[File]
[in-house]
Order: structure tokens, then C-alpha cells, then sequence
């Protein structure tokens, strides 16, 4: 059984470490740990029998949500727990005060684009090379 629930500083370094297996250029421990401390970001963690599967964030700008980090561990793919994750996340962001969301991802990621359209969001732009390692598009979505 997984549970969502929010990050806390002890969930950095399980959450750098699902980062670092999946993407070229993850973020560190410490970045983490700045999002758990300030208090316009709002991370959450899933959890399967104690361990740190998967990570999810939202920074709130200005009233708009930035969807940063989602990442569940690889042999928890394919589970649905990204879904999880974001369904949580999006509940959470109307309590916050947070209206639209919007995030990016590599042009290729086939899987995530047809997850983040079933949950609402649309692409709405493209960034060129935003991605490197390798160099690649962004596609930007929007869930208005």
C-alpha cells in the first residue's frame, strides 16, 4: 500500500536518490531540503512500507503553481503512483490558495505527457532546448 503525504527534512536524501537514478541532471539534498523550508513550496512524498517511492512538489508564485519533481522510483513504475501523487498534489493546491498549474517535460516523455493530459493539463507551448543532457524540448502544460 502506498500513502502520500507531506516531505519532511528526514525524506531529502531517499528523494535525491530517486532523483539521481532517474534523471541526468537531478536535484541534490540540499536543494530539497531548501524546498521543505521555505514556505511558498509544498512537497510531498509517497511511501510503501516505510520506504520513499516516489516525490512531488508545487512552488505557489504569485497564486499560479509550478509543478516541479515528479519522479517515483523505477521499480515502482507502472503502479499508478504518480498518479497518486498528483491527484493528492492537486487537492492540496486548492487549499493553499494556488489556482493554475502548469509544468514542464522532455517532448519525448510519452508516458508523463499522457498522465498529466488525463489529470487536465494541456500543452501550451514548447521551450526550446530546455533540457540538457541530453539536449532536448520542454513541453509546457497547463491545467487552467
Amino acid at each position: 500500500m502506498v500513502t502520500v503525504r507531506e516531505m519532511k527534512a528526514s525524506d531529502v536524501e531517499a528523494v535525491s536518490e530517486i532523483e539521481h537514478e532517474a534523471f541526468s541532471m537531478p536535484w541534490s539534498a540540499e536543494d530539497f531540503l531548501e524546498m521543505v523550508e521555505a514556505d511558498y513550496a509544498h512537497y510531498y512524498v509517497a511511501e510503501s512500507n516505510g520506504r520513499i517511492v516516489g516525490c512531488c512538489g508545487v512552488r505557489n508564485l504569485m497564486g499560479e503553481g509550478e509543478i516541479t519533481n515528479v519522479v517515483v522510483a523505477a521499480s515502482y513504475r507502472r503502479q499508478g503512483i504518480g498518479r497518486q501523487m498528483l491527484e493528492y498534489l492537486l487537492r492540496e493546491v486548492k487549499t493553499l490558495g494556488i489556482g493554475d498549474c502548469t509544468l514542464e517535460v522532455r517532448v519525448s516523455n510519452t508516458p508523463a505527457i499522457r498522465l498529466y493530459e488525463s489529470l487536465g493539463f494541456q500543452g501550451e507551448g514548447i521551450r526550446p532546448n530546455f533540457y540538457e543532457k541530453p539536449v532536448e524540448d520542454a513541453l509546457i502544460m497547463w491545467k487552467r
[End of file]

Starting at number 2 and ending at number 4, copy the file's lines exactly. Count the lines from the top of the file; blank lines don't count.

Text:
Order: structure tokens, then C-alpha cells, then sequence
């Protein structure tokens, strides 16, 4: 059984470490740990029998949500727990005060684009090379 629930500083370094297996250029421990401390970001963690599967964030700008980090561990793919994750996340962001969301991802990621359209969001732009390692598009979505 997984549970969502929010990050806390002890969930950095399980959450750098699902980062670092999946993407070229993850973020560190410490970045983490700045999002758990300030208090316009709002991370959450899933959890399967104690361990740190998967990570999810939202920074709130200005009233708009930035969807940063989602990442569940690889042999928890394919589970649905990204879904999880974001369904949580999006509940959470109307309590916050947070209206639209919007995030990016590599042009290729086939899987995530047809997850983040079933949950609402649309692409709405493209960034060129935003991605490197390798160099690649962004596609930007929007869930208005």
C-alpha cells in the first residue's frame, strides 16, 4: 500500500536518490531540503512500507503553481503512483490558495505527457532546448 503525504527534512536524501537514478541532471539534498523550508513550496512524498517511492512538489508564485519533481522510483513504475501523487498534489493546491498549474517535460516523455493530459493539463507551448543532457524540448502544460 502506498500513502502520500507531506516531505519532511528526514525524506531529502531517499528523494535525491530517486532523483539521481532517474534523471541526468537531478536535484541534490540540499536543494530539497531548501524546498521543505521555505514556505511558498509544498512537497510531498509517497511511501510503501516505510520506504520513499516516489516525490512531488508545487512552488505557489504569485497564486499560479509550478509543478516541479515528479519522479517515483523505477521499480515502482507502472503502479499508478504518480498518479497518486498528483491527484493528492492537486487537492492540496486548492487549499493553499494556488489556482493554475502548469509544468514542464522532455517532448519525448510519452508516458508523463499522457498522465498529466488525463489529470487536465494541456500543452501550451514548447521551450526550446530546455533540457540538457541530453539536449532536448520542454513541453509546457497547463491545467487552467